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François Fouquet (1787 - 1870), maker

Model of the Tomb of Mausolus at Halicarnassus, 'restored', c.1800-1834

Plaster of Paris

Height: 25cm
Width: 19.2cm
Depth: 25.3cm

Museum number: MR37

Curatorial note

The Tomb of Mausolus or 'Mausoleum' at Halicarnassus was one of the Seven Wonders of the ancient world listed by the Greek poet Antipater of Sidon. The building was described by the later Roman writer Pliny the Elder (d.79 AD) in Book XXXVI of his Natural History where he describes the decorative scheme by the sculptors Scopas, Bryaxis, Timotheus and Leochares that adorned the Mausoleum.

Pliny explains that the Mausoleum was:
…the tomb that was built by Artemesia for her husband [and brother] Mausolous, the Viceroy of Caria, who died in the second year of the 107th Olympiad [actually 353 BC]. These artists were chiefly responsible for making the structure one of the Seven Wonders of the World. On the north and south sides it extends for 63 feet, but the length of the façade is less, the total length of the façades is less, the total length of the façades and sides being 440 feet. The building rises to a height of 25 cubits and is enclosed by 36 columns…the east side was carved by Scopas, the north by Bryaxis, the south by Timotheus and the west by Leochares; and before they completed their task, the Queen died. However, they refused to abandon n the work without finishing it, since they were already of the opinion that it would be a memorial to their own glory and that of their profession and even today they are considered to rival each other in skill. With them was associated a fifth artist. For above the colonnade there is a pyramid as high again as the lower structure and tapering in 24 stages to the top of its peak. At the summit there is a four-horse chariot of marble, and this was made by Pythis. The addition of this chariot rounds off the whole work and brings it to a height of 140 feet.

It is possible that the tomb stood relatively intact until the medieval period when an earthquake is thought to have finally toppled it. The remains were incorporated into the Castle of St Peter that stood in Bodrum (ancient Halicarnassus). Archaeological exploration of the site was only undertaken in the mid-nineteenth century, so artists such as François Fouquet relied upon Pliny’s written description of this ancient wonder. Fouquet has shown the tomb as a Doric building on a high, stepped podium. The upper part of the podium is decorated with conventionalised, miniature bas-reliefs that are intended to evoke the sculptures of Scopas, Bryaxis, Timotheus and Leochares. This base then supports the Doric peristyle and central cella around which another frieze has been depicted by Fouquet again evoking the sculptures which made it one of the Seven Wonders of the World. Presciently, these show a battle scene. Although Pliny does not describe the subject matter of the friezes, sections discovered in 1846 by Sir Stratford Canning, British Ambassador to Constantinople (Istanbul), show that they depicted the Amazonomachy or Battle of the Amazons. Above the Doric peristyle, Fouquet has followed Pliny’s description and his model includes the twenty-four-stage pyramid crowned by an evocation of Pythis’ sculptural group of Mausolos and a quadriga.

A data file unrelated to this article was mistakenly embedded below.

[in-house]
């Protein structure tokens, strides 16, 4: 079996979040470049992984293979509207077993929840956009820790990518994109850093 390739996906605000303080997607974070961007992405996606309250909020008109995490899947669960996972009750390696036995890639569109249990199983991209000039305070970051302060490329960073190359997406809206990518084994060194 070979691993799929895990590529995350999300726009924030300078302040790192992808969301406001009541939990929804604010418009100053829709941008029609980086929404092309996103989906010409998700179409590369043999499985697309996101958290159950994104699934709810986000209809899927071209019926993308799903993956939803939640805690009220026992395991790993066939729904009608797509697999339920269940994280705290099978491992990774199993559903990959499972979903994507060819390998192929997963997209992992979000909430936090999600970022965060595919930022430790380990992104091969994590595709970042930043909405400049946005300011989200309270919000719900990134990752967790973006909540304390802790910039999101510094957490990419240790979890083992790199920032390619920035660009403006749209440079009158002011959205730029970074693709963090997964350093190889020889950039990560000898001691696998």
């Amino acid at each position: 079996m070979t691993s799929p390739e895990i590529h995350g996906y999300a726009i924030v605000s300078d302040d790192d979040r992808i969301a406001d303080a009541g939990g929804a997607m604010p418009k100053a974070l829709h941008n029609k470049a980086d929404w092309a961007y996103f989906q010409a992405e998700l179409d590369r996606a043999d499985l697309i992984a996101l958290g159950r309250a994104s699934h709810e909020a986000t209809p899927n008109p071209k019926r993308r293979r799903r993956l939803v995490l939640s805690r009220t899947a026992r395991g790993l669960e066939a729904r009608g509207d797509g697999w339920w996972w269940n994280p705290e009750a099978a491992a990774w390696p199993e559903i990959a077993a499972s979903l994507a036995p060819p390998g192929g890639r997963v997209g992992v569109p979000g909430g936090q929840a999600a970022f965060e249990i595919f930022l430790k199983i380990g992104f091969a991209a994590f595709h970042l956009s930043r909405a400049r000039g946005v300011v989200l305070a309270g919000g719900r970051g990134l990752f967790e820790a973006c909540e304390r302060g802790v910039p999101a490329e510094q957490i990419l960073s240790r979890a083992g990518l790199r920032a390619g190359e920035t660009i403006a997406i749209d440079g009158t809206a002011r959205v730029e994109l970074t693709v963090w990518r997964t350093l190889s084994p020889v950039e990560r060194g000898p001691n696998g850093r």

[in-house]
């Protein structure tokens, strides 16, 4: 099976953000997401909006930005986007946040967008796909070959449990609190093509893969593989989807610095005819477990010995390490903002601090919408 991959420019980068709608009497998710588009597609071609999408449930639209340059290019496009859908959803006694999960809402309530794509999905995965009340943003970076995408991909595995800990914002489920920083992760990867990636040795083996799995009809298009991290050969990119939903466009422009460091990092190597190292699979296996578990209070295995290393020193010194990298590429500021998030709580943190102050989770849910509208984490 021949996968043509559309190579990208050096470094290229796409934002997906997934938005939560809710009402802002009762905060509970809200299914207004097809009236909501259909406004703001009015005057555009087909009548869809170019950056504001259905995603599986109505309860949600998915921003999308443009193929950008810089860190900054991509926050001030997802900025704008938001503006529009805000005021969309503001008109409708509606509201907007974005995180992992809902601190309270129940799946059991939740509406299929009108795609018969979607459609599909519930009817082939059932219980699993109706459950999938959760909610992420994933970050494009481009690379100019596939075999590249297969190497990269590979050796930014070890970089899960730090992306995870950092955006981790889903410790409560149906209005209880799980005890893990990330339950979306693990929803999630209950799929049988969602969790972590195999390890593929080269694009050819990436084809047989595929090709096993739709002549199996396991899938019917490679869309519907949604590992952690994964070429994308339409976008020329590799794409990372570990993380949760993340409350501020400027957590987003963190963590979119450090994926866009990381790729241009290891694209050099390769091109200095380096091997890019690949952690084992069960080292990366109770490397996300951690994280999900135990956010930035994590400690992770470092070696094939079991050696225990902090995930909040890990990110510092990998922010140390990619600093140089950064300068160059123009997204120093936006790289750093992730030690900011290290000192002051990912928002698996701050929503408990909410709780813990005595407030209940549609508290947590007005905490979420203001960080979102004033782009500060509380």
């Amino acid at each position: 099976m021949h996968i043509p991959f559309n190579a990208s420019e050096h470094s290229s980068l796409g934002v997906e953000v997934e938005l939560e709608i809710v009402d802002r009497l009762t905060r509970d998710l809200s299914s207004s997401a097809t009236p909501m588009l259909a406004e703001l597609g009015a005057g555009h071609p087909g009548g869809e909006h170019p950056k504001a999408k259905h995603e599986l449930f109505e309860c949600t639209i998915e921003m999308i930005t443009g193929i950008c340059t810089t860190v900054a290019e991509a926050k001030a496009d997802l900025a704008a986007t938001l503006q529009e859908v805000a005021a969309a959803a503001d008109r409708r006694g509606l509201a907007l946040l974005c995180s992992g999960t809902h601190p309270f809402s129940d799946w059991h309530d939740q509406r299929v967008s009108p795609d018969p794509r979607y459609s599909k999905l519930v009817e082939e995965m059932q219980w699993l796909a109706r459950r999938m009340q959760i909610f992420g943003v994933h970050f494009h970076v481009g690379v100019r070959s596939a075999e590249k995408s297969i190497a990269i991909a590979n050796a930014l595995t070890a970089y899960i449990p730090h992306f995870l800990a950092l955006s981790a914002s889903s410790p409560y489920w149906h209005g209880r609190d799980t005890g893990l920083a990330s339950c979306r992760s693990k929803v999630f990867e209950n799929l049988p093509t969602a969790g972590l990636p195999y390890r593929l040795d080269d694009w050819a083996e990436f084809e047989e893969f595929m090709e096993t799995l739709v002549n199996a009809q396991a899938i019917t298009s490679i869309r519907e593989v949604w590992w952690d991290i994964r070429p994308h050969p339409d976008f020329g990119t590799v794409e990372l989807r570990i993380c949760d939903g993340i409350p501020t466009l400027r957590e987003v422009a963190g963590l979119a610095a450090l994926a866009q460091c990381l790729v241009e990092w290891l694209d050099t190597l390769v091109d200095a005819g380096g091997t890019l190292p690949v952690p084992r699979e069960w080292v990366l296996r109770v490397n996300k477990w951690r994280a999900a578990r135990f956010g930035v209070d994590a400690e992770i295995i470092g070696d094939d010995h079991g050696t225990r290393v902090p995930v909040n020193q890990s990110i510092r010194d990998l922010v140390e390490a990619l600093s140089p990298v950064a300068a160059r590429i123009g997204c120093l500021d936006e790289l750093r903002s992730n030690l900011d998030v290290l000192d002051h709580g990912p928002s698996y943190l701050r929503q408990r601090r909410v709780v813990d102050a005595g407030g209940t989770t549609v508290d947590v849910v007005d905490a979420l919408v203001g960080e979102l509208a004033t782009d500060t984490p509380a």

Provenance help-art-provenance

Sir John Soane purchased the twenty models by François Fouquet in 1834 from the architect Edward Cresy (1792-1858) who, from 1829 to 1835, worked in Paris. Soane paid Cresy the substantial sum of £100 (£10,136.78 in today’s money). It is likely that Cresy purchased the models directly from Fouquet et Fils.

Exhibition history

Soane and Death, Dulwich Picture Gallery, London, 26 February - 12 May 1996
Wonders of the Ancient World: François Fouquet's Model Masterpieces, Sir John Soane's Museum, London, 15 July - 22 November 2011


If you have any further information about this object, please contact us: worksofart@soane.org.uk